With UFC Fight Night 62 wrapped up, headlined by Damian Maia (20-6-0) and Ryan LaFlare (11-1-0), the mixed martial arts community is able to sit back and reflect on what transpired in the Octagon. There have been rumblings that the main event was boring, lackluster, and underwhelming. The high level of controversy with the fight between Drew Dober (15-7- 0) and Leandro Silva (18-2-1) was tough to watch; check it out via MMA Mania
It’s easy to overlook the high level feats that force viewers back to the living room, bar, live event, or wherever you tune in. Why is there not more discussion of the Godofredo Pepey (13-3-0) submission of Andre “Touchy” Fili (14-3-0)?
Fans of MMA tune in for the finish. If it’s not a spectacular knockout, a slick, or explosive, submission will suffice, and that’s exactly what viewers received to kick off the main card. Leading up to the fight, these two featherweights looked ready to go at weigh-ins, so it was safe to assume that either one was capable of finishing the other. It turned out that the Brazilian got the finish in Brazil, but how he finished should not be an afterthought.
Pepey’s flawless technique places him in an elite class of submission expertise. From set-up to finish, the former Ultimate Fighter Brazil competitor’s performance was visible to those who matter most, the Zuffa executives, because he earned one of the Performance of the Night bonuses, a finish worth $50,000!
MMA is never predictable, though there tend to be positions that fighters find themselves in that fans recognize as a position where action requires some development. For example, when fighters are fighting against the fence, they typically get a takedown, push off for space, jockey back and forth for position, or occasionally foot stomp. None of this is formulaic, but it’s a tendency fans have become accustomed to while they wait for what’s next to transpire.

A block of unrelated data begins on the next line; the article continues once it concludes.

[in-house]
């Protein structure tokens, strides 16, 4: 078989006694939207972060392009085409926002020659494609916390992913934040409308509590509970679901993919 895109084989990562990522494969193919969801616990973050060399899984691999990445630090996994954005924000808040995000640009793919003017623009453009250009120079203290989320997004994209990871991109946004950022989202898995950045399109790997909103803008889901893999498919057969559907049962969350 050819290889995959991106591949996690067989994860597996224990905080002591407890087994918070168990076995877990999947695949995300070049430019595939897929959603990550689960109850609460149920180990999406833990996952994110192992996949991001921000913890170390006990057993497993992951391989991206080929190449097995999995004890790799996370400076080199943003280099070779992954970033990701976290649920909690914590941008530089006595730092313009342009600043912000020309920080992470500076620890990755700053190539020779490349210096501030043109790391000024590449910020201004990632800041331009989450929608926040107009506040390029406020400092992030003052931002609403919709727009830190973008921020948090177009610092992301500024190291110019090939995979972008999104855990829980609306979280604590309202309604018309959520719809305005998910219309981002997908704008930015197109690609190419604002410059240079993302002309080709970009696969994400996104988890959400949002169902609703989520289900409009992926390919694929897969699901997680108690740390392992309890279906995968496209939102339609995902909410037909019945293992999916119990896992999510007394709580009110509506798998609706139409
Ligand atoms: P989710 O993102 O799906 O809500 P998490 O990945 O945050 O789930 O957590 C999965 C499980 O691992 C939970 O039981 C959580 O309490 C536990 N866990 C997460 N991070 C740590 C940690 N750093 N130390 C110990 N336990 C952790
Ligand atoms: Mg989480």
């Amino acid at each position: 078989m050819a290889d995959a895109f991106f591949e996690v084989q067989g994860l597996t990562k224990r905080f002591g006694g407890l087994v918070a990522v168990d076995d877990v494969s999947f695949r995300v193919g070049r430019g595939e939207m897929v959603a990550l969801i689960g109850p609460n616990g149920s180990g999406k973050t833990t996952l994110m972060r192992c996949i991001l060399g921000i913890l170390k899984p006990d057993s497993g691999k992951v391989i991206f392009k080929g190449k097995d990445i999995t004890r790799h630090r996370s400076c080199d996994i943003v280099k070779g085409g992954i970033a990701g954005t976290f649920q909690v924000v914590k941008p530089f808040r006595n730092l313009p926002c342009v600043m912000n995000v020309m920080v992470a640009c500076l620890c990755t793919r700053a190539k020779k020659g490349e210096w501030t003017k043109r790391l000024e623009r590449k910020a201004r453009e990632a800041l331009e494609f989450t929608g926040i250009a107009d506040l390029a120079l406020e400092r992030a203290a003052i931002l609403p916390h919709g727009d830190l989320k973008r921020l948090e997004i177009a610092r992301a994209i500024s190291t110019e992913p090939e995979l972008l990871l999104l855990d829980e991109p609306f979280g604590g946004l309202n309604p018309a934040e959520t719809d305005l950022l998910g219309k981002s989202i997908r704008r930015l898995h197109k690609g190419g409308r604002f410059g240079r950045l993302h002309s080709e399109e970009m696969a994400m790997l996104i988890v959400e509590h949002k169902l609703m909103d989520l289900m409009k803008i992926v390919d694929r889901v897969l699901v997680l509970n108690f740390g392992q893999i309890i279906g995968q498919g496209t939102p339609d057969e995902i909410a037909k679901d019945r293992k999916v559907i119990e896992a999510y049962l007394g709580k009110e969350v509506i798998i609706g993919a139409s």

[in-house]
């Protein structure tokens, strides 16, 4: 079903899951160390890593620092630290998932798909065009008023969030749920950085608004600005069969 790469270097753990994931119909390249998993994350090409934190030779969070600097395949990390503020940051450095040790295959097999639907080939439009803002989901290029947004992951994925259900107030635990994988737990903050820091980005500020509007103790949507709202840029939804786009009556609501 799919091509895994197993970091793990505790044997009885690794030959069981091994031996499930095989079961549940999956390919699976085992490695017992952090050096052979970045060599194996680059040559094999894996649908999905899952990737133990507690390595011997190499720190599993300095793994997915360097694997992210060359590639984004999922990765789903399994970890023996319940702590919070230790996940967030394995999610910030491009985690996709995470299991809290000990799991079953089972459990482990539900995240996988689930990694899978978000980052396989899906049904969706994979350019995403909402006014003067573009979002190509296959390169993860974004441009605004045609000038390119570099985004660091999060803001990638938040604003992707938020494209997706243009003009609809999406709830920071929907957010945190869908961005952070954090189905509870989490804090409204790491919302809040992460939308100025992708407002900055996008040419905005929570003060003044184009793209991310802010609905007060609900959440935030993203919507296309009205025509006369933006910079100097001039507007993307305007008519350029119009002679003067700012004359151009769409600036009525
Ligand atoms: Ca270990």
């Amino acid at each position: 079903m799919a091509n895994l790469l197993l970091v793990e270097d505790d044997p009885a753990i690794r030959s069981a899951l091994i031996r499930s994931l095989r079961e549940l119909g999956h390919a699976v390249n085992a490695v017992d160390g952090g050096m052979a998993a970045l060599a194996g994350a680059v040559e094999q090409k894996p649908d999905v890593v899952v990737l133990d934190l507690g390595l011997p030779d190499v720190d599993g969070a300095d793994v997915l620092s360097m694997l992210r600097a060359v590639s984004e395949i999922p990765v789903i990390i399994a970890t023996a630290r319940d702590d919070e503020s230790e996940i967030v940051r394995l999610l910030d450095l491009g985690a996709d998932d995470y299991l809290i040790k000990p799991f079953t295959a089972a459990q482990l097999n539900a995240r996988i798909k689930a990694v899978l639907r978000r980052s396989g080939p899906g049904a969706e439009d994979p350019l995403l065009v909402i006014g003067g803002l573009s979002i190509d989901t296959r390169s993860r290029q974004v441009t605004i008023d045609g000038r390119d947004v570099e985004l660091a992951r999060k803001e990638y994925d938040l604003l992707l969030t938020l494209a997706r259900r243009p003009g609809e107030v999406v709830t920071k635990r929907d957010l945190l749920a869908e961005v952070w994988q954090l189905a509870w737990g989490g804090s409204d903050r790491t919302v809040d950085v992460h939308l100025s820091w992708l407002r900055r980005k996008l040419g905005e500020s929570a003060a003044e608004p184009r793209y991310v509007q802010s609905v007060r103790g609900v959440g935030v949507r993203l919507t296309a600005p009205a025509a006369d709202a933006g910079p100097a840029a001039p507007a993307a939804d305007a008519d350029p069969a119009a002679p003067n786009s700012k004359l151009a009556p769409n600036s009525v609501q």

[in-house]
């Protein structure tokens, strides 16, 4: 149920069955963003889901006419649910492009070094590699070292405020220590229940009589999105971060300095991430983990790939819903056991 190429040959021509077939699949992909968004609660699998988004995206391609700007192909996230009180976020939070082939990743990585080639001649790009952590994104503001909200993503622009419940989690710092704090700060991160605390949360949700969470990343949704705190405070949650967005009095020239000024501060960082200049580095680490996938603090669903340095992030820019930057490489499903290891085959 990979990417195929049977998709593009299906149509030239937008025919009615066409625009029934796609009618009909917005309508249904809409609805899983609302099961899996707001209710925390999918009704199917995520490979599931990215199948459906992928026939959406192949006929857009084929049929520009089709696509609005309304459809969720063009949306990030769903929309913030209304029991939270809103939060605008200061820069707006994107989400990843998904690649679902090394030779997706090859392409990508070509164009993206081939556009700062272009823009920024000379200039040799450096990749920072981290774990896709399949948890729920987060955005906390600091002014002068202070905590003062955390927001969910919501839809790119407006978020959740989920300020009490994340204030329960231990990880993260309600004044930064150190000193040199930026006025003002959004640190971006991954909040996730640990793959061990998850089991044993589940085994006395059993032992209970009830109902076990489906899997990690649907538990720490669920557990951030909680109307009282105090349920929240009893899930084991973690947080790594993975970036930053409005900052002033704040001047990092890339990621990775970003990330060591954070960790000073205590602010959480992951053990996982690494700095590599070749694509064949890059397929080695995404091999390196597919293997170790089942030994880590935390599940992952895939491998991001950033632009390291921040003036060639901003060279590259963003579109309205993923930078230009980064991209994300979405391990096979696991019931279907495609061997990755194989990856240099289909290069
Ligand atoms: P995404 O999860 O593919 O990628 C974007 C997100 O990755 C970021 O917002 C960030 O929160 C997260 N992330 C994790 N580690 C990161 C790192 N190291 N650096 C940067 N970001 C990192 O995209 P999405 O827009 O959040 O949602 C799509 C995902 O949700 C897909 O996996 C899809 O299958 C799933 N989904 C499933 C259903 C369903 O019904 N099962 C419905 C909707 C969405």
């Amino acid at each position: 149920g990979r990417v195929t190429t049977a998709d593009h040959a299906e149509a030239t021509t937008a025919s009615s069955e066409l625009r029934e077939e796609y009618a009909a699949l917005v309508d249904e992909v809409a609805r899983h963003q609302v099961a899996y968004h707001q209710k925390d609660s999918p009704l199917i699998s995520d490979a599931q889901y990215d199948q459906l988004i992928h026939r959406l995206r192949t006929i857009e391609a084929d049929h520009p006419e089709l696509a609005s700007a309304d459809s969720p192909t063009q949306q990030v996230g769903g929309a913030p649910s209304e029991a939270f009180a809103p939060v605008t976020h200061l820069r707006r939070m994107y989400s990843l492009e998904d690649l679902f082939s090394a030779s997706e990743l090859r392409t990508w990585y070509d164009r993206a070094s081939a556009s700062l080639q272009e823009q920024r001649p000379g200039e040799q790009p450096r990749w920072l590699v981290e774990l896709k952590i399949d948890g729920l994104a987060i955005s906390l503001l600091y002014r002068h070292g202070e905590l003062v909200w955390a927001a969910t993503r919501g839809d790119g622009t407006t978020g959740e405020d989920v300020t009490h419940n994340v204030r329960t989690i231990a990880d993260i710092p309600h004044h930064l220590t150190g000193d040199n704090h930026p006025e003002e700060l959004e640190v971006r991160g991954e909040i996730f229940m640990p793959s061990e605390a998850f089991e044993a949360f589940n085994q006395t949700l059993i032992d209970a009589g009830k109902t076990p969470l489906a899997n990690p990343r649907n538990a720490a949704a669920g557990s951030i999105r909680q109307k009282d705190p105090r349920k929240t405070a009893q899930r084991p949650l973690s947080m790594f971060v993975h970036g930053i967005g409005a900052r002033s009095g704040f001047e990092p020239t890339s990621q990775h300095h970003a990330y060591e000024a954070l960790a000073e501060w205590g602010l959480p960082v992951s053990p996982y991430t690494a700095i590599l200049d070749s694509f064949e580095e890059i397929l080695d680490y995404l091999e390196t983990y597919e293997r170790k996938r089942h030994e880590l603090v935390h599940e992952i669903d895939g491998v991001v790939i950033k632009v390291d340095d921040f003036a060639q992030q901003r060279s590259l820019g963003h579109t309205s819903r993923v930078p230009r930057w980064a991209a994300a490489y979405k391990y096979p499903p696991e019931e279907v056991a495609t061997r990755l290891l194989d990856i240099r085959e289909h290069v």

Lucky for us, there was no waiting around when Pepey was forced against the fence. A rather ordinary fighting of hands and wrist control developed into a carnivorous plant attacking by its roots. When, or if, you watch the fight again, you can clearly see how Pepey obtains all the necessary control he needs with his hands before letting his legs get to work for him.
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Pepey was aggressively pressing Fili’s right wrist against his body, which, without knowing the finish, looked like a normal combatant’s wrist control. Fili had Pepey pressed hard up against the cage, and this, unknowingly, afforded Pepey the opportunity to attack with his legs. Pepey inched his back up against the cage until he was on his tiptoes. Then, before Fili could react to Pepey being so high against the Octagon’s walls, Pepey threw his legs straight up in the air, rolling his back against the fence to get his leg in the position he needed them. Bam! Pepey’s left leg was over Fili’s shoulder and underneath his right knee, thereby, locking up the triangle. Fili gave every ounce of fight he could, like a fish out of water flopping to get back to sea, but the submission was deep and, soon, after led to Fili’s “Touchy”ing in a tapout motion to wave off the fight.
Pepey’s finish demonstrated masterful technique, and fights other than main events or controversial decisions can easily be glossed over when they, instead, need to be spotlighted.